My mom and I bought some books on Night Eating Syndrome. I was so embarrassed by the title of the condition. It was an eating disorder, my doctor said, the result of feeling out of control and seeking perfectionism, just like any other eating disorder. To me, it seemed like the Fat Person’s Disorder.
That summer, between Grade Nine and Ten, and I started seeing a therapist, who I attribute very much to saving my life. The beginning of the summer was difficult. I went up to my best friend’s cottage and binged both nights that I was there. I remember eating two family sized bags of Lays with a mixture of seafood sauce, mayo, and chicken. It was disgusting.
Ladies and gentleman. Eating three chocolate chip cookies as a snack after school is not a binge. A second helping of dessert is not a binge. A binge is not enjoyable. A binge is an out of control mess that occurs in a small period of time in which the food is neither tasted nor enjoyed. It is a numbing experience, a coping mechanism that is the result of a terrible neurological disorder.
My therapist continued to try to get through to me. I worked so hard in those sessions, and by the start of second semester of grade ten, I’d lost ten pounds at a steady pace and as a healthy result of my binge episodes becoming fewer and fewer. I went the entire month of January with no binging and few food thoughts, and was discharged from therapy.
Mid-February, I heard another eating disorder voice. A voice that sought new numbness. A voice that missed the coping mechanisms. A voice that fought to take me and won. This voice made me binge again and this time this voice was much meaner. He made me purge. He made me stick toothbrushes down my throat, or try to eat ten olives (least favourite food of all time), or whatever else possible until I could be sure that every part of the binge was out of my system. I binge-purged four times over the next two months.
In April, I heard yet another voice. Unlike the voices of the previous two eating disorders, this one was kind to me. It encouraged me. It made me feel strong. It told me that binging was a sign of weakness. Why make people think you’re perfect when you could actually be perfect?
I didn’t eat or drink for three days. And anorexia’s voice had been inside me for some time, she was just looking for a way straight in. As I lost strength and nourishment, she grew stronger. Soon, the very idea of chewing food was terrifying. I couldn’t imagine eating more than a few tiny bites of food each day. I avoided social outings at all costs and spent most of my time sleeping, too dizzy and faint to even walk around. My hair started falling out in chunks, and I lost seventy pounds in four months.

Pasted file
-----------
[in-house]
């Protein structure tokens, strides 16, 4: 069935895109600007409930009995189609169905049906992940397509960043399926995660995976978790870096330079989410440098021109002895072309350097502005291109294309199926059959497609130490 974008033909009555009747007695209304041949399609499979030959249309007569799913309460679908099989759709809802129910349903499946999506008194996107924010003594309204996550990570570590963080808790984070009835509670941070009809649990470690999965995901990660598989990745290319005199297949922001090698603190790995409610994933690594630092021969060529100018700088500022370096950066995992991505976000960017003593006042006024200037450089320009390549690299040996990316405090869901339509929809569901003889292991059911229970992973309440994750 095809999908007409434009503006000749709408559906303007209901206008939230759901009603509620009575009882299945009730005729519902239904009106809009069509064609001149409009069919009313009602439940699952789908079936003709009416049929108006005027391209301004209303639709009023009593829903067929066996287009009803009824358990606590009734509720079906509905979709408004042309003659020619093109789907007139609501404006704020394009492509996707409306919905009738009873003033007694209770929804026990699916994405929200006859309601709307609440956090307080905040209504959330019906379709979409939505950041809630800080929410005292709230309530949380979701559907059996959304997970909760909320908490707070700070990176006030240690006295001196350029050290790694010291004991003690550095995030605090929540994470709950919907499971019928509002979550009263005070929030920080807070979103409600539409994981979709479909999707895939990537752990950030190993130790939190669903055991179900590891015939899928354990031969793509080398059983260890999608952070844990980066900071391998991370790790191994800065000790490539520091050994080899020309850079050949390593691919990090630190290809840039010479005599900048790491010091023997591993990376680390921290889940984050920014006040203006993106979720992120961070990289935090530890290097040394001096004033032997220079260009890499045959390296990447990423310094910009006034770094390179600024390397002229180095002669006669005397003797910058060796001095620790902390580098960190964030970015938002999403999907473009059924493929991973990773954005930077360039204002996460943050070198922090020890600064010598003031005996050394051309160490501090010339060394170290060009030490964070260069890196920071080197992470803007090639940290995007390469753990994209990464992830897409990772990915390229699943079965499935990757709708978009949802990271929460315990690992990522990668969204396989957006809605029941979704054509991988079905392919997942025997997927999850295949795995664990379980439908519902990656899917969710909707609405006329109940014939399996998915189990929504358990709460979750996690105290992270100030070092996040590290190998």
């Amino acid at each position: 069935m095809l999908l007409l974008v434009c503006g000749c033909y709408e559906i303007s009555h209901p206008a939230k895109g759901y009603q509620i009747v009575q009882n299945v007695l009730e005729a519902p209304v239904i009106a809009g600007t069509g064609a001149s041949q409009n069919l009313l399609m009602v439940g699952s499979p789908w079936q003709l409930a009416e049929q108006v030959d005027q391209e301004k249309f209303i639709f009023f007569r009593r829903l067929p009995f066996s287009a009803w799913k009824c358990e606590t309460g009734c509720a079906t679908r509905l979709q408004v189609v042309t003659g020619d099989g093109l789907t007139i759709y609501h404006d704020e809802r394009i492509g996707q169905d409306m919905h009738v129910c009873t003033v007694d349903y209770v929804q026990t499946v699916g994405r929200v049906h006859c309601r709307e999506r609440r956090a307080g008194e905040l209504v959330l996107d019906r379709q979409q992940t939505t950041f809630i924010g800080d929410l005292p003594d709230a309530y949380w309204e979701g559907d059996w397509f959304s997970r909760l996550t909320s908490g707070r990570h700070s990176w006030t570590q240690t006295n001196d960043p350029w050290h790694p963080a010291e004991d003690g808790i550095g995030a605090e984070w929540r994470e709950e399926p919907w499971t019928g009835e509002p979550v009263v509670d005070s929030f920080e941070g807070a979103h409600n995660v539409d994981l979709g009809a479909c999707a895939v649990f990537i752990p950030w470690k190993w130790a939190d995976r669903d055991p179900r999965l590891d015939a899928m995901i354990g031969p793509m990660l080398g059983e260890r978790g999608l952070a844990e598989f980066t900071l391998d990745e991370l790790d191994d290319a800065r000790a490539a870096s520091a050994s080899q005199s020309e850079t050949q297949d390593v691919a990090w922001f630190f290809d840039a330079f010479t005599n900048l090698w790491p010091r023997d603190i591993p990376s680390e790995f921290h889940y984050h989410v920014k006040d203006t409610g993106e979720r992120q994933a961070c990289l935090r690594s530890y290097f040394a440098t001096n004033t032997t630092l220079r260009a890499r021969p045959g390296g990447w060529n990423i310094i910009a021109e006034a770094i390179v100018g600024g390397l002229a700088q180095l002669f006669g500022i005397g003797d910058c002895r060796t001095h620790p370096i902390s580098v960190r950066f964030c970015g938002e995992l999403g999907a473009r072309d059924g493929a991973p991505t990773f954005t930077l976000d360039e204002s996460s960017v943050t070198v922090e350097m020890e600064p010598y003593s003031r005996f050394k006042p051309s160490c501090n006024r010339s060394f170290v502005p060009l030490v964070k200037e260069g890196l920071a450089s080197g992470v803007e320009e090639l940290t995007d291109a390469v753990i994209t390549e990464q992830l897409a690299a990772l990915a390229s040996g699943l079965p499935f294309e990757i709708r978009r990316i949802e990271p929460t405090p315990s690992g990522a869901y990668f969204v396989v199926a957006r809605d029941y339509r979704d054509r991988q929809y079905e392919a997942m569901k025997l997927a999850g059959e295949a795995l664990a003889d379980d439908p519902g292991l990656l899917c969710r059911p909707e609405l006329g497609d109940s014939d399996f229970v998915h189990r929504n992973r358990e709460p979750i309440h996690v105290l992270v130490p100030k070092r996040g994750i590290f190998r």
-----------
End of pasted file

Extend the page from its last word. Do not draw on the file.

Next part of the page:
I also lost four months of my life, and every ounce of Cassie.
My loved ones who were with me at that time could tell you about my zombie personality. I was not a person. I could not engage in conversation. I could not laugh for real. I couldn’t smile, not really. I drank black coffee and couldn’t swim because I was too cold and ate spinach.
I had been seeing a doctor about the disorders for years but was not officially diagnosed with anorexia nervosa until May 31st, 2013. Exactly one month later, on July 31st, before my sister’s and I headed to a Justin Bieber concert, my doctor told me I was dying.
“Especially with the history of eating disorders, your body is freaking out. It is so confused,” he said. At first, he refused for me to go to the concert. I begged and pleaded, and he finally agreed. First, I had to go to the hospital for an IV, and I had to remain in a wheel chair for the concert.
“Do you want to get better, Cassie?” He asked.
I nodded, sobbing. I didn’t know how. For years I didn’t know how to stop eating, and now I didn’t know how to eat.
“Then eat today. Eat something new. Take a bigger bite. Do something. You’ll start at the clinic next week. Cassie, you can do this.”